________________ CM . . . . Volume XX Number 35. . . .May 9, 2014


Underground Soldier.

Marsha Forchuk Skrypuch.
Toronto, ON: Scholastic Canada, 2014.
192 pp., pbk. & html, $8.99 (pbk.).
ISBN 978-1-4431-2437-9 (pbk.), ISBN 978-1-4431-2898-8 (html).

Subject Headings:
World War, 1939-1945-Ukraine-Juvenile fiction.
World War, 1939-1945-Underground movements-Ukraine-Juvenile fiction.

Grades 4-9 / Ages 9-14.

Review by Joanne Peters.

***˝ /4



The corpses around me provided an odd sort of comfort. These people had been my friends and fellow captives. We had worked alongside each other during long, harsh months in the Nazi slave camp, helping each other when we could.

Above me was Josip, who had been injured with me in the bomb blast at the factory. In life, he’d tried to protect us younger boys from the harshest jobs, and now, in death, his body was my shield.

Below me were two women and one man who had all died slowly from lack of food. I felt guilty, lying on top of them. They deserved more respect than that, but would I have smothered if I had hidden any deeper in this death wagon? I said a silent prayer for their souls. . . .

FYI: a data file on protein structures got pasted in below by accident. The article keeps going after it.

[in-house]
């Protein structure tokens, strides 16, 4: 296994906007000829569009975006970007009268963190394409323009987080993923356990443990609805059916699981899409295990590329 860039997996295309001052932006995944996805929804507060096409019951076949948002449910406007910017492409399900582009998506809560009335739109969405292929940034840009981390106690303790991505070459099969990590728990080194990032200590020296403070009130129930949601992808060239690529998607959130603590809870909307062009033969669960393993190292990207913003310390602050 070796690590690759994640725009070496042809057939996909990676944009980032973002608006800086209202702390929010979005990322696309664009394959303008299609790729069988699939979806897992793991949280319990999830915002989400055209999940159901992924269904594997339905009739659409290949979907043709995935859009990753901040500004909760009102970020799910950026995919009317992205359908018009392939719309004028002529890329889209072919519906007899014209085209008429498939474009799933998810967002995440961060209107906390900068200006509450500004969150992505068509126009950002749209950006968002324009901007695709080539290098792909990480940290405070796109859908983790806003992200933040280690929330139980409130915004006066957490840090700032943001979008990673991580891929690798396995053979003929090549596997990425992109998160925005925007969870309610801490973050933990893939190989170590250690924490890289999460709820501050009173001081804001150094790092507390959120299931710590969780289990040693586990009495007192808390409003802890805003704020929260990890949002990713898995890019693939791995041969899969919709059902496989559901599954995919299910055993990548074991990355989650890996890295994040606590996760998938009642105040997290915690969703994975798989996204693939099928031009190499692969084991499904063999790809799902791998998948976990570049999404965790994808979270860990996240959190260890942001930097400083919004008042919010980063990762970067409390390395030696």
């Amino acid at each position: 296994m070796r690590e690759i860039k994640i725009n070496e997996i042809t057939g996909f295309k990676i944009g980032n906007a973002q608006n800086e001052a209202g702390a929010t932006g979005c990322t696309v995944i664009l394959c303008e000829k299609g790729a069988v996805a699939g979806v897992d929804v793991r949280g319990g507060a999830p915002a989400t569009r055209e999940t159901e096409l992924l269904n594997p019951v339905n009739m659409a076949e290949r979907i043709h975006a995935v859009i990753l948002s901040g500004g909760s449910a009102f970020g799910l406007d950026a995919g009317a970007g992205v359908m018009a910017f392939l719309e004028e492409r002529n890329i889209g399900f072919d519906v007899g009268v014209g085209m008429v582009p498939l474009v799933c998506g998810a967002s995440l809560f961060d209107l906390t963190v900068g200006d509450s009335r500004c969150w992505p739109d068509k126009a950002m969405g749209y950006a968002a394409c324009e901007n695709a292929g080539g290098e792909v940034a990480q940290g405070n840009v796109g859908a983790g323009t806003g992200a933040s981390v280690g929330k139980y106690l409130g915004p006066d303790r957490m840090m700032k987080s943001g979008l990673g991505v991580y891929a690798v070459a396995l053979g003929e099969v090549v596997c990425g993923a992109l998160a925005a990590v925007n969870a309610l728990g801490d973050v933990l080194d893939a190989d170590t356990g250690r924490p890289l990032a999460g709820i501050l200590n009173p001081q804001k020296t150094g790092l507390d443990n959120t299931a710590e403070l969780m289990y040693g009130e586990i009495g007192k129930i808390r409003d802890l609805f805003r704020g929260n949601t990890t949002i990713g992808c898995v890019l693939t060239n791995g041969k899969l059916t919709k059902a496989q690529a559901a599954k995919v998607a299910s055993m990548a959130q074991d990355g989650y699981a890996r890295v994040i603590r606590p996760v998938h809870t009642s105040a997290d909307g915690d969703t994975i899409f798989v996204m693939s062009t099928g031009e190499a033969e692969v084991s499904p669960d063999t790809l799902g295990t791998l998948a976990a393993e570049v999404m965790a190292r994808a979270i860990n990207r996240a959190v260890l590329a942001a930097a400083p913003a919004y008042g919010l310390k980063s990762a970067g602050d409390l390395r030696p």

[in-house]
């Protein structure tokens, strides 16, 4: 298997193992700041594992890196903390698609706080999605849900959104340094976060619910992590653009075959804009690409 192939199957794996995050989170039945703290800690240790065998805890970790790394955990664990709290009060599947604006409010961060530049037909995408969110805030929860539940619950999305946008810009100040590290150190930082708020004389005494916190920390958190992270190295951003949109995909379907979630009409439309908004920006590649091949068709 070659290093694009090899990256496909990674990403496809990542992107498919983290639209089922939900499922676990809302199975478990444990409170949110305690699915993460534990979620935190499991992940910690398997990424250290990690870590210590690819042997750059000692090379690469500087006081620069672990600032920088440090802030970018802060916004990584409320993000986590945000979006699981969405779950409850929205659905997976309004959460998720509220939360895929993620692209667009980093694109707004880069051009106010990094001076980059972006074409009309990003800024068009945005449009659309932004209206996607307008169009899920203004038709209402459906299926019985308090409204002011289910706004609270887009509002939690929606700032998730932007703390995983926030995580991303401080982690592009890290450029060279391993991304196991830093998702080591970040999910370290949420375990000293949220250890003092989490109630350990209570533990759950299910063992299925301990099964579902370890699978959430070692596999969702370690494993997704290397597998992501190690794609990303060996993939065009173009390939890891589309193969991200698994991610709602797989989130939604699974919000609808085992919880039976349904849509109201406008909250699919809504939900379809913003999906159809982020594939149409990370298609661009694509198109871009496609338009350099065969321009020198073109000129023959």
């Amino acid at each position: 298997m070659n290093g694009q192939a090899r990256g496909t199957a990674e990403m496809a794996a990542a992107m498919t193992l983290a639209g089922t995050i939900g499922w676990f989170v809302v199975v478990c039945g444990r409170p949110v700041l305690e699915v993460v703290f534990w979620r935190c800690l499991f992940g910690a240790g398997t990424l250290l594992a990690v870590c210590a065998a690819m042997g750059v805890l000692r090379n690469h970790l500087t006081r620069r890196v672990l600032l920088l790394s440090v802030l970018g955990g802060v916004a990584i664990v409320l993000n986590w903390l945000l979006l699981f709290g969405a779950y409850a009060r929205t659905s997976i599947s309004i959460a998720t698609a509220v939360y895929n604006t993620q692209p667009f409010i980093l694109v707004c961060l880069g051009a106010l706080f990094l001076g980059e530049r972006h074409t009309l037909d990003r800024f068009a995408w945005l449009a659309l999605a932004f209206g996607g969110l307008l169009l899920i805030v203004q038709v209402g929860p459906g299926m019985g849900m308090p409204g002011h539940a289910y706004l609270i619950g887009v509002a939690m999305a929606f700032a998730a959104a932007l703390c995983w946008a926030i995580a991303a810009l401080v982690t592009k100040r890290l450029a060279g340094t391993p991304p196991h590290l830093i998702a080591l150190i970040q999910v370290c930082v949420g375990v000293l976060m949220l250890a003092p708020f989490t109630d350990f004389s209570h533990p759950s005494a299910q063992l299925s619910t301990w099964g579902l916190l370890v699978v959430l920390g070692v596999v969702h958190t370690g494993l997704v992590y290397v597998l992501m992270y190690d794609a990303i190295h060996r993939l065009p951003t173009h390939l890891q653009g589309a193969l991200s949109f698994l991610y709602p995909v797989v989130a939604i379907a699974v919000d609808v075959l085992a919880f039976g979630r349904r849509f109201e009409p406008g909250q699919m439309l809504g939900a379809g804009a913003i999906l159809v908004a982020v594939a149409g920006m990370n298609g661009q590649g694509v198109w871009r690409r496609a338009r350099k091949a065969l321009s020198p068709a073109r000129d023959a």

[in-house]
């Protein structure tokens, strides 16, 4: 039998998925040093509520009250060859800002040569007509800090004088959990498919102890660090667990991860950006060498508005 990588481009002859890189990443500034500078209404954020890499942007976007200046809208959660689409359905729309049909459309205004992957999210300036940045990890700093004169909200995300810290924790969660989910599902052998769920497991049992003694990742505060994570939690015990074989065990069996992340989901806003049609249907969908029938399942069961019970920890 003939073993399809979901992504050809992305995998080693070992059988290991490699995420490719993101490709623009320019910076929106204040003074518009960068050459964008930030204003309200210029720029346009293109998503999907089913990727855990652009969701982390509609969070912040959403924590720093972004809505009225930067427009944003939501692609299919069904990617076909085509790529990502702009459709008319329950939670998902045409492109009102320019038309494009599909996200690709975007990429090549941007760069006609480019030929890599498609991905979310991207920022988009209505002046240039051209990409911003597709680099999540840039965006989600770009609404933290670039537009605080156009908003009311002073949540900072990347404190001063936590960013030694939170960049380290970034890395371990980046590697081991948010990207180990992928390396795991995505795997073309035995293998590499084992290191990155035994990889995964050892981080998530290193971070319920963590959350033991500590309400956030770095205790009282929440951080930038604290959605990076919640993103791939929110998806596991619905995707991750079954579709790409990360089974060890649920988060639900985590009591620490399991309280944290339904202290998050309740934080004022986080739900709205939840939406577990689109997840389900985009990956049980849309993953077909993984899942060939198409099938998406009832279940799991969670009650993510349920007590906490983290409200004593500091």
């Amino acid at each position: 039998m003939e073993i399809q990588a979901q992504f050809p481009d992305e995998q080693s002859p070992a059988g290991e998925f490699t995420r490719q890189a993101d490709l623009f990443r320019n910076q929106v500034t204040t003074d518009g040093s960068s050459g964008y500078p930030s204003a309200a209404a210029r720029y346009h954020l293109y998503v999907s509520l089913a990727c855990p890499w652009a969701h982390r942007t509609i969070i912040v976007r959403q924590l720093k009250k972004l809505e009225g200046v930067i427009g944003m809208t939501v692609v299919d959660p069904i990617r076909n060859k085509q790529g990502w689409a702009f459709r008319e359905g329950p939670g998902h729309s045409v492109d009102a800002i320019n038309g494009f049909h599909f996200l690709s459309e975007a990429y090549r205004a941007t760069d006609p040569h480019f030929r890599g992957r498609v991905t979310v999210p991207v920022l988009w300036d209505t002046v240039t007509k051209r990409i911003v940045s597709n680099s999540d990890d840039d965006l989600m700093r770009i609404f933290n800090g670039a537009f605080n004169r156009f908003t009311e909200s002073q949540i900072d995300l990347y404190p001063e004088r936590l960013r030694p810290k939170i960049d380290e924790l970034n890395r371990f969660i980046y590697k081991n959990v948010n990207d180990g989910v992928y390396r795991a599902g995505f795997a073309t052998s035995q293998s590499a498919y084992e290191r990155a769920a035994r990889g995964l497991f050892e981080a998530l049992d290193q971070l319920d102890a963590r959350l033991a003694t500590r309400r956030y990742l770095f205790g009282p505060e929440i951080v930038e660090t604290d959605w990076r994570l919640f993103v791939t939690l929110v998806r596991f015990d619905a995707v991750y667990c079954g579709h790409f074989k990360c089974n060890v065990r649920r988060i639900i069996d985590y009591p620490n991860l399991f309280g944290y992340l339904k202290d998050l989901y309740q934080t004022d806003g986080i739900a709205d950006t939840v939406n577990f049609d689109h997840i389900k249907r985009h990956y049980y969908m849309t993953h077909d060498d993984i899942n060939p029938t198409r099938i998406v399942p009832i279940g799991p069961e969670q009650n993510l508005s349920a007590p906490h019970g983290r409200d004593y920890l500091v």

I had to get out of this truck once it was a kilometer or two away from the camp. If I was still here when it got to its destination, I would be burned alive. . . .

Crawling amidst the dead, I got to the back of the truck bed and shifted onto my knees. The canvas was tied from the outside, so I worked one arm through where the fabric ended and groped around for the knotted rope outside. As the driver swerved and swayed, probably trying to miss the bigger holes in the road, I grabbed onto the side of the truck bed so I wouldn’t fall,, and worked at loosening a single knot. It had begun to rain, making it hard to get a grip on the rope, but finally I managed to loosen the canvas enough.

I squeezed my body out between the canvas and the metal, balanced my bare feet on a tiny bit of ledge and took in one long gulp of cold, clean air. Rain washed over me.

My plan was to hold on and prepare for a careful fall, but just then the truck hit a pothole. I flew through the air and crashed down in the darkness.